"He's got a box with a demon in it that draws pictures," said Rincewind shortly. "Do what the madman says and he will give you gold."
"No, what he didn't like abut heroes was that they were usually suicidally gloomy when sober and homicidally insane when drunk. There were too many of them, too."
"The Disc gods themselves, despite the splendor of the world below them, are seldom satisfied. It is embarrassing to know that one is a god of a world that only exists because every improbability curve must have its far end; especially when one can peer into other dimensions at worlds whose Creators had more mechanical aptitude than imagination. No wonder, then, that the Disc gods spend more time in bickering than in omnicognizance."
The story starts off with telling us what's so special about Discworld. Disworld is actually a flat plan, a 'disc', if you will, resting on the back of four giant elephants, which are themselves standing on the shell of an even more giant turtle crawling through space. Things only get more ridiculous from there. Pratchett introduces us to two great characters. The first, Rincewind, is a washed out drop out of the local wizard college, who a knack for both languages and finding his way to trouble. The second, Twoflower, is a foreigner bored with his life as an insurance salesman, who comes to Rincewinds city as tourist looking for adventure, and willing to pay for it handsomely. Together, the two traipse across the Disc on all sorts of wacky adventures.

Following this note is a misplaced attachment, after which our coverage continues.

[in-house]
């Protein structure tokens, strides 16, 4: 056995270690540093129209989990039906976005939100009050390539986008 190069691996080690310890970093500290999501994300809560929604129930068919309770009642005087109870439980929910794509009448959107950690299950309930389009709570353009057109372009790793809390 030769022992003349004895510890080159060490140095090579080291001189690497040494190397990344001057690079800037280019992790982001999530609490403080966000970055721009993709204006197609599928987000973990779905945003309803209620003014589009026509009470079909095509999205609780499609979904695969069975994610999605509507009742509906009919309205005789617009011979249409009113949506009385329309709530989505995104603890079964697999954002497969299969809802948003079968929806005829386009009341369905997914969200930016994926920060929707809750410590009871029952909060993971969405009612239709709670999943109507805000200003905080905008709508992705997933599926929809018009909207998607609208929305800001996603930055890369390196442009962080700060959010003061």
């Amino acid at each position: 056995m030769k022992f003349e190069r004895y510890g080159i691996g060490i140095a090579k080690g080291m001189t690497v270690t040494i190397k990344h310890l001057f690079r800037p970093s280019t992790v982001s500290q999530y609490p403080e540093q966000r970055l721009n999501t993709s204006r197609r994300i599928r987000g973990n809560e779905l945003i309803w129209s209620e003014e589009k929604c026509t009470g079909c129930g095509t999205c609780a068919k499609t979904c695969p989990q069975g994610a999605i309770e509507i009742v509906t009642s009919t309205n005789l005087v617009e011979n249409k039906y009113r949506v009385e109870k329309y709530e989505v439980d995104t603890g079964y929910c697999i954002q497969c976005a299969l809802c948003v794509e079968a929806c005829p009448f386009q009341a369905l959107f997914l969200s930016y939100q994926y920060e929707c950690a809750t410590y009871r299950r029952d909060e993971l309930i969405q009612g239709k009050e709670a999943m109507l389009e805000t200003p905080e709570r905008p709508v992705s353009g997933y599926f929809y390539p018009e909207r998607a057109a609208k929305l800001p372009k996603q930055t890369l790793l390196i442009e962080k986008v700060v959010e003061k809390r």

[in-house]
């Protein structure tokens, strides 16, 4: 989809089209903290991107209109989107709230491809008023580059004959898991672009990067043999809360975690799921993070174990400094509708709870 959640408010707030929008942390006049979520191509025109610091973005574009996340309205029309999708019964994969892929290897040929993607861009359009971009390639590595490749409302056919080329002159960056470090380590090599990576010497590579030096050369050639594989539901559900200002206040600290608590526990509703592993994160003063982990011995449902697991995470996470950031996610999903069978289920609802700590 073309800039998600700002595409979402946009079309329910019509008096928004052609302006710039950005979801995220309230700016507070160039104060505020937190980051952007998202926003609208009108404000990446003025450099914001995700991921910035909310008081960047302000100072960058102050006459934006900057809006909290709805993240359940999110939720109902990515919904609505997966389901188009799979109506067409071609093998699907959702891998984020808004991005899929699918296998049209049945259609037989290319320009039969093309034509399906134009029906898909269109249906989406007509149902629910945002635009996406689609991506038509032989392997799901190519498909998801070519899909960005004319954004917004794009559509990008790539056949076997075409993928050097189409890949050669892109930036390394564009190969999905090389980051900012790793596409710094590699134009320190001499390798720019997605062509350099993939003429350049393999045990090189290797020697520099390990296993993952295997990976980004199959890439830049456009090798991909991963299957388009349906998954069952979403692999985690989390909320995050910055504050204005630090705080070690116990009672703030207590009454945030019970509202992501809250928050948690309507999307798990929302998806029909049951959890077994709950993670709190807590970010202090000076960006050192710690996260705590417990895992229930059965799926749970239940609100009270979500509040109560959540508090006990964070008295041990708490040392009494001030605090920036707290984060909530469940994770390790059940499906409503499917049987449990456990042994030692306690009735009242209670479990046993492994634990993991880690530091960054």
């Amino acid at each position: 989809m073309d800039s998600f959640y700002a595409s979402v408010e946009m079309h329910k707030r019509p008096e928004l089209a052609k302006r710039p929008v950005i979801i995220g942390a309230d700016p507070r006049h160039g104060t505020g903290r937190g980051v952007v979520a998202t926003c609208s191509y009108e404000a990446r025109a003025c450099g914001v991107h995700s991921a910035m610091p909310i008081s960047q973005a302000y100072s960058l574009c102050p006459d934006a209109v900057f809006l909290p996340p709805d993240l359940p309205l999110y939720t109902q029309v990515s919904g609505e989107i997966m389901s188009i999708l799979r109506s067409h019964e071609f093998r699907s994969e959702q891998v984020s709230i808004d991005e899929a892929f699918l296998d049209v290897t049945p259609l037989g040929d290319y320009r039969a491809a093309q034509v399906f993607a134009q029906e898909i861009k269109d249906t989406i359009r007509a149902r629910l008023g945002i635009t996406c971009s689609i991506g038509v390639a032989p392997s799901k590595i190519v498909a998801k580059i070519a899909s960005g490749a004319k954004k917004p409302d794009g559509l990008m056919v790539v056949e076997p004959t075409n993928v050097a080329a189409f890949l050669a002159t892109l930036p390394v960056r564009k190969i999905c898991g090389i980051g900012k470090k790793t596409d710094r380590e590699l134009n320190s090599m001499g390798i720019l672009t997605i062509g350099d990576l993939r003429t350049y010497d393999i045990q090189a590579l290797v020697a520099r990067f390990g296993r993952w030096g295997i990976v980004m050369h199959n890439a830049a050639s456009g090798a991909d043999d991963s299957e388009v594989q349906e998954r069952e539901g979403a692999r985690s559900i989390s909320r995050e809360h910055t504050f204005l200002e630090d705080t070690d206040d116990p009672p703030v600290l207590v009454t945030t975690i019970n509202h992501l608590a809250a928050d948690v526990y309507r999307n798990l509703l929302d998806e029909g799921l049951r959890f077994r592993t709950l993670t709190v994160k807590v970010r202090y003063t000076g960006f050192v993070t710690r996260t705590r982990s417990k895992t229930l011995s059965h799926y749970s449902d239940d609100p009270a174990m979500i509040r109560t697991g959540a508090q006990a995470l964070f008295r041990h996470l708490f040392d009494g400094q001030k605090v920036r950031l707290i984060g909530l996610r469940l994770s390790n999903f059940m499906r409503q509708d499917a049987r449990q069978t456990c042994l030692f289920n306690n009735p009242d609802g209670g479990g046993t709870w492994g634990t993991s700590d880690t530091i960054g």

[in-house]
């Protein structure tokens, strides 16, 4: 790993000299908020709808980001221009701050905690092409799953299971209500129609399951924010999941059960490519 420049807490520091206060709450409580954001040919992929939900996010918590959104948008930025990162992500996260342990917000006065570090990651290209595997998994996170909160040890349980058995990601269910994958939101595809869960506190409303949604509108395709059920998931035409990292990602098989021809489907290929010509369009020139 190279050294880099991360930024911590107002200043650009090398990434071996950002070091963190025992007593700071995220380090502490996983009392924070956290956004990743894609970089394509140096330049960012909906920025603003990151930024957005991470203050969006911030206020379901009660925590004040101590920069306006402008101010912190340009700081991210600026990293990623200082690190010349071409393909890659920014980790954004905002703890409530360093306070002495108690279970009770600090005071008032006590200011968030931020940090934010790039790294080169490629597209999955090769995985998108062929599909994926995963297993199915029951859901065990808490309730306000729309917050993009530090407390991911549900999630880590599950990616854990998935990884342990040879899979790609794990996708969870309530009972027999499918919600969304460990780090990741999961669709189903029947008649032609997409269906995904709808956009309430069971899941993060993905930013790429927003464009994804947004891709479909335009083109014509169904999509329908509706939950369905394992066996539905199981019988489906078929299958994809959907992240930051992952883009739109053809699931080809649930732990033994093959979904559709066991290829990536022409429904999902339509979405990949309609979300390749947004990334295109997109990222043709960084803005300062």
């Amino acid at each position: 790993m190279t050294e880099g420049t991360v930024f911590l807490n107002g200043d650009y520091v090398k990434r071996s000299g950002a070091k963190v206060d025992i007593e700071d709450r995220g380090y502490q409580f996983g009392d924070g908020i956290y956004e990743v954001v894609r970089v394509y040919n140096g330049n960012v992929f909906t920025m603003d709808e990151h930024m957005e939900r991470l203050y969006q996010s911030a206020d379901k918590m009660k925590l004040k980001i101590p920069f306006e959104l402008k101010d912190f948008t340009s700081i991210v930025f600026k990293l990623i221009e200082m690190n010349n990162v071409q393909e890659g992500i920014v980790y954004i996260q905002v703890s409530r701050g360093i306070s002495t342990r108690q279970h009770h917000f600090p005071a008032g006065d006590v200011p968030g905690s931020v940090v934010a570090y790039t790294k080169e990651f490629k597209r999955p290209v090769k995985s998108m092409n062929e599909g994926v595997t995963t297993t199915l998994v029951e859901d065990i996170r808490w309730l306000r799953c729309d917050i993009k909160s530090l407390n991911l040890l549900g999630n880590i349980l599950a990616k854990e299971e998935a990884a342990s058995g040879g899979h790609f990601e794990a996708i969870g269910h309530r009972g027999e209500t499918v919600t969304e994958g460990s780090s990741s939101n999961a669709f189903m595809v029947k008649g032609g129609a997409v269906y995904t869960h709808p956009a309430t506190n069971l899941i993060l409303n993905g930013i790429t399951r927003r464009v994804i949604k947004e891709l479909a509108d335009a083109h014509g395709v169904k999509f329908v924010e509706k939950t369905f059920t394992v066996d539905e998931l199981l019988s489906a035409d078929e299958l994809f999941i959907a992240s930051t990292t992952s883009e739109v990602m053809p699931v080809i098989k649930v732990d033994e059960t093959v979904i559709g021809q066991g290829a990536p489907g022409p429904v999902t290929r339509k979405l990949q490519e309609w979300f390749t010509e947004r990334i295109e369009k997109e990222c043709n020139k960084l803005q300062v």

I want to compare Pratchetts writing to Douglas Adams, or even Kurt Vonnegut, but that wouldn't be accurate. Those authors are massively cynical, and while Pratchett can do satire, his humor is much more kind-hearted. You really just need to read the book for yourself to see what I mean.
The essence of this volume is that the gods play dice with the world...this refuting the essential Einstein theory against which he spent most of his life beating his head against the wall, that the world can not be explained by randomness....which is exactly what quantum theory does.
You may have noticed I said nothing about the plot. Well, the plot is so madcap it defies summary. Let's just say it includes, turtles, elephants, dragons, the edge of the world, rocket ships, and water trolls....oh, and a walking hostile piece of luggage insanely loyal to its owner. If that summary doesn't peek your interest, you probably won't like the book. If it does, then go forth and prepare to enjoy yourself.
The Color of Magic is the first book in the series, about a wizard and his sidekick companion, who in all honesty, go from just trying to escape one disastrous event after another. The world is richly invented, and often downright silly. Terry gently pokes fun at several of our own well known stories along the way, mixing it all with charity and bigheartedness. I grew to love the characters and root for them, and look forward to reading the next tale in this series of adventures. Highly recommended.